Skip to main content
Faculty and Staff

Parasaurolophus Skull Solves Mysteries of Colorful Crest, Family Tree

Parasaurolophus skull

The duckbill dinosaur Parasaurolophus is instantly recognizable due to the giant crest that starts at its nose and arches back over the top of its head. But the specimens paleontologists have recovered so far haven’t had skulls that preserved the iconic crest very well – until now.

NC State paleontologist Terry Gates was part of a team that recovered a Parasaurolophus skull with an exceptionally well-preserved crest from the badlands of New Mexico. The skull answers questions concerning the overall structure and function of the crest and establishes relationships between this species and other North American Parasaurolophus species.

The Abstract sat down with Gates to ask some questions about the find. The research appears in PeerJ and was co-authored by Joe Sertich, curator of dinosaurs at the Denver Museum of Nature and Science, and David Evans, curator of palaeontology at the Royal Ontario Museum.

Parasaurolophus. Illustration: Andrey Atuchin

TA: This skull is from a rare species of ParasaurolophusParasaurolophus cyrtocristatus. How many skulls from this species have been found/studied thus far?

Gates: There are only two skulls from this particular species, as far as we know right now. To add little intrigue to this answer, there are many skulls of Parasaurolophus from an area of southern Utah that do not have an identification yet. We have been unable to identify this Utah Parasaurolophus because the species that we describe in the new paper (P. cyrtocristatus) was not adequately differentiated from the other Parasaurolophus species. Now that this has occurred, we finally can study the Utah Parasaurolophus and determine if it is from a known species or is a new species.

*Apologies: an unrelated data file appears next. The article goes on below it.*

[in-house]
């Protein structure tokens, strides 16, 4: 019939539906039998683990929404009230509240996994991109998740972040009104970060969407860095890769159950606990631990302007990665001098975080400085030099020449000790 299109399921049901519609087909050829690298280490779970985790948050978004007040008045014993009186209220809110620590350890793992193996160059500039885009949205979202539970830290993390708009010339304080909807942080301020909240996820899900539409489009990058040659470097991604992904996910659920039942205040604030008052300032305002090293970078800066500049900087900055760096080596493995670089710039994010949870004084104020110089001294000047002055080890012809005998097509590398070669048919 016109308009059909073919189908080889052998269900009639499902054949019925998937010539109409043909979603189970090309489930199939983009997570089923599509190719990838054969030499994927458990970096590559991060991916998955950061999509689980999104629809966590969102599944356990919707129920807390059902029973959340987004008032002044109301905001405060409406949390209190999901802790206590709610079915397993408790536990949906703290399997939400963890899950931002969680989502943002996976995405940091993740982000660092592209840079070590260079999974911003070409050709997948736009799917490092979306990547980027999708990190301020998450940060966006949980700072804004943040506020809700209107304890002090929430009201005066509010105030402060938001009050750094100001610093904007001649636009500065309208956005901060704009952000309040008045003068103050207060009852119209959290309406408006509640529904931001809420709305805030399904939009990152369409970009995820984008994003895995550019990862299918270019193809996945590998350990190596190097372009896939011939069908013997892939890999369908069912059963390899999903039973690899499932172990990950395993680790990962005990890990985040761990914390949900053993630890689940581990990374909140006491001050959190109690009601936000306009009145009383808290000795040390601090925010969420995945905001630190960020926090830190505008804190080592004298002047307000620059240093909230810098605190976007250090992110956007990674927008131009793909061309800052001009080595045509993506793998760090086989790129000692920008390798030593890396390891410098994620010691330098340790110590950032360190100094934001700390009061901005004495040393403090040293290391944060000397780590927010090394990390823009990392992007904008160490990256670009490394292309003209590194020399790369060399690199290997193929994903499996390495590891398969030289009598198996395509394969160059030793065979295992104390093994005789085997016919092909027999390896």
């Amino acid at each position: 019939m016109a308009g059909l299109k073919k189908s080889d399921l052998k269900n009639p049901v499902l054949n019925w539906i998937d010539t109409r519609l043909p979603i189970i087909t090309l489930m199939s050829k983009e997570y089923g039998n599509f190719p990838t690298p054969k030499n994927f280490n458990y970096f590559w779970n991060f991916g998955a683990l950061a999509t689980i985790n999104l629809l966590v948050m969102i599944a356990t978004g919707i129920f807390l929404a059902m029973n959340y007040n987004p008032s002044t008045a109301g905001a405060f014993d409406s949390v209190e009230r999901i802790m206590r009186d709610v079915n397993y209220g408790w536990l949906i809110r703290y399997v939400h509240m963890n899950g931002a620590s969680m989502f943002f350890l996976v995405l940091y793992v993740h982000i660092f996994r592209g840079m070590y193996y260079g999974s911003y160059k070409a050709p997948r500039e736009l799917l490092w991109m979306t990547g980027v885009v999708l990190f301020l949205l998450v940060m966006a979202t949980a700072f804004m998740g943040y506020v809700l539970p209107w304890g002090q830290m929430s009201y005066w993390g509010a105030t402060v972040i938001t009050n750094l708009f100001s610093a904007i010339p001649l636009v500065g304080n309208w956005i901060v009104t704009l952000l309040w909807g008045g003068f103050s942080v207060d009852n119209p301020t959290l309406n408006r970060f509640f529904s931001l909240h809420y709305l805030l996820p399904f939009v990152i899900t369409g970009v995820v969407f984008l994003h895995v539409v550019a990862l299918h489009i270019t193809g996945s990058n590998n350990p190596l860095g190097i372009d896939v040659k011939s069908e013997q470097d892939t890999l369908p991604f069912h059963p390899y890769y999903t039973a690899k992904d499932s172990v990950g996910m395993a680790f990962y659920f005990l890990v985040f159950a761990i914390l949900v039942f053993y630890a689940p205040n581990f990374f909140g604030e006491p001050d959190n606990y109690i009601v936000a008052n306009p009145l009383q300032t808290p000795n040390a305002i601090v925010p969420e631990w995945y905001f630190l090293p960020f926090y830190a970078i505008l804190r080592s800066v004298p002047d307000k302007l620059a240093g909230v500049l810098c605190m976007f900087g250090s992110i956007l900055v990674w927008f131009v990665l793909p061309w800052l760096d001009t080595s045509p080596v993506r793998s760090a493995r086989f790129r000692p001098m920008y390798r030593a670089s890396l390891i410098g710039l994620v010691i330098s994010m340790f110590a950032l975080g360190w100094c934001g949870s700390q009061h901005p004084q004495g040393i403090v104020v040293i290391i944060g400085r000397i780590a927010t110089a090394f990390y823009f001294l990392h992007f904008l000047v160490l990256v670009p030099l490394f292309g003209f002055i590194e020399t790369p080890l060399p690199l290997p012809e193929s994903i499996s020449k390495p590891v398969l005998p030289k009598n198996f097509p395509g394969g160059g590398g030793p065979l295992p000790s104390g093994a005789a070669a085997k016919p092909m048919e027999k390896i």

There are two other species of Parasaurolophus, both with long straight-ish crests over their head, quite distinct from that described on the species in our paper. One of the species occurs in Alberta, Canada and has only one skull, whereas the other type of Parasaurolophus occurs in the same region of New Mexico as our specimens, just a different time. There are only two skulls of this Parasaurolophus known.

TA: What is unique about this particular skull?

Gates: The new skull we described is unique because it is so well preserved. Typically, the hollow tube that is the crest of Parasaurolophus crushes under the weight of sand and mud during the burial process, leaving many of the important details of the bones that make up the crest obscured. Until we described this skull with its pristine preservation (not crushed), paleontologists were not sure how the crest was put together. This question has been pondered by paleontologists since 1922!

TA: What did they use that giant tube for, anyway?

Gates: The tube crest was used for making noise. Some simple math was done 40 years ago that showed the longer the crest the lower the sound. Also, some different research showed that the ears of Parasaurolophus could hear the sounds that hypothetically would be made by the tube crest. Though not directly verifying the usage in this way, being able to hear the sounds does support that use. We also cannot forget that these were probably also visual ornaments as well.

TA: What does this find tell us about Parasaurolophus species in North America?

Gates: First off, this new Parasaurolophus skull helps us to firmly determine that there are at least three species of this type of dinosaur living in North America. Understanding the biodiversity of dinosaurs is important for us to know how ancient ecosystems worked. Also, the new family tree analysis we conducted proposed that the two Parasaurolophus species found in New Mexico are more closely related to each other than either is to the species found in Alberta, Canada. Ours is the first study to provide data for this family relationship, which is good, because it verifies some basic foundational theory of why organisms live where they do and how animals evolve.

This post was originally published in NC State News.